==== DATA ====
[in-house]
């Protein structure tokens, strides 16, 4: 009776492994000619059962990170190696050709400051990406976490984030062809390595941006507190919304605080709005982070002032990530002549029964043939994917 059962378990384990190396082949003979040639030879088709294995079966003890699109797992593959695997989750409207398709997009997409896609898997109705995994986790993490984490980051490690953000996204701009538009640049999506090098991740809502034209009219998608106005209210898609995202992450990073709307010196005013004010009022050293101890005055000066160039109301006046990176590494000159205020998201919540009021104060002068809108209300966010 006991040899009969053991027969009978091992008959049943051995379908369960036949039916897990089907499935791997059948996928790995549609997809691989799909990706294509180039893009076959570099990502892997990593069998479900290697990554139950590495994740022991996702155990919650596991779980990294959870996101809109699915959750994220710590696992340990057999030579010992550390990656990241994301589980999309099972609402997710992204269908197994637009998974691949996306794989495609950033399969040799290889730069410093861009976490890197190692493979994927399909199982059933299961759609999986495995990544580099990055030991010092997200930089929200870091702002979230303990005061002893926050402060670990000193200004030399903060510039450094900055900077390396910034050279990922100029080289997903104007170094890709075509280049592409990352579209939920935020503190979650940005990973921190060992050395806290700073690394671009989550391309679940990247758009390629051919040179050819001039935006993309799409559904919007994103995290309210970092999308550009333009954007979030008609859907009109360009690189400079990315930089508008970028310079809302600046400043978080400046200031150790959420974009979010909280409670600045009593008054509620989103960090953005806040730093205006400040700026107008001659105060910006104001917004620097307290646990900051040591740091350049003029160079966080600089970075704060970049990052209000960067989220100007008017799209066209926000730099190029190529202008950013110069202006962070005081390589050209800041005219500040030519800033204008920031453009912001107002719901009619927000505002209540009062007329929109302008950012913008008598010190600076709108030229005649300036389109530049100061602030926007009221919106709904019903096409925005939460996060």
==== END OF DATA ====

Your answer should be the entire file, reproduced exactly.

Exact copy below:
[in-house]
């Protein structure tokens, strides 16, 4: 009776492994000619059962990170190696050709400051990406976490984030062809390595941006507190919304605080709005982070002032990530002549029964043939994917 059962378990384990190396082949003979040639030879088709294995079966003890699109797992593959695997989750409207398709997009997409896609898997109705995994986790993490984490980051490690953000996204701009538009640049999506090098991740809502034209009219998608106005209210898609995202992450990073709307010196005013004010009022050293101890005055000066160039109301006046990176590494000159205020998201919540009021104060002068809108209300966010 006991040899009969053991027969009978091992008959049943051995379908369960036949039916897990089907499935791997059948996928790995549609997809691989799909990706294509180039893009076959570099990502892997990593069998479900290697990554139950590495994740022991996702155990919650596991779980990294959870996101809109699915959750994220710590696992340990057999030579010992550390990656990241994301589980999309099972609402997710992204269908197994637009998974691949996306794989495609950033399969040799290889730069410093861009976490890197190692493979994927399909199982059933299961759609999986495995990544580099990055030991010092997200930089929200870091702002979230303990005061002893926050402060670990000193200004030399903060510039450094900055900077390396910034050279990922100029080289997903104007170094890709075509280049592409990352579209939920935020503190979650940005990973921190060992050395806290700073690394671009989550391309679940990247758009390629051919040179050819001039935006993309799409559904919007994103995290309210970092999308550009333009954007979030008609859907009109360009690189400079990315930089508008970028310079809302600046400043978080400046200031150790959420974009979010909280409670600045009593008054509620989103960090953005806040730093205006400040700026107008001659105060910006104001917004620097307290646990900051040591740091350049003029160079966080600089970075704060970049990052209000960067989220100007008017799209066209926000730099190029190529202008950013110069202006962070005081390589050209800041005219500040030519800033204008920031453009912001107002719901009619927000505002209540009062007329929109302008950012913008008598010190600076709108030229005649300036389109530049100061602030926007009221919106709904019903096409925005939460996060």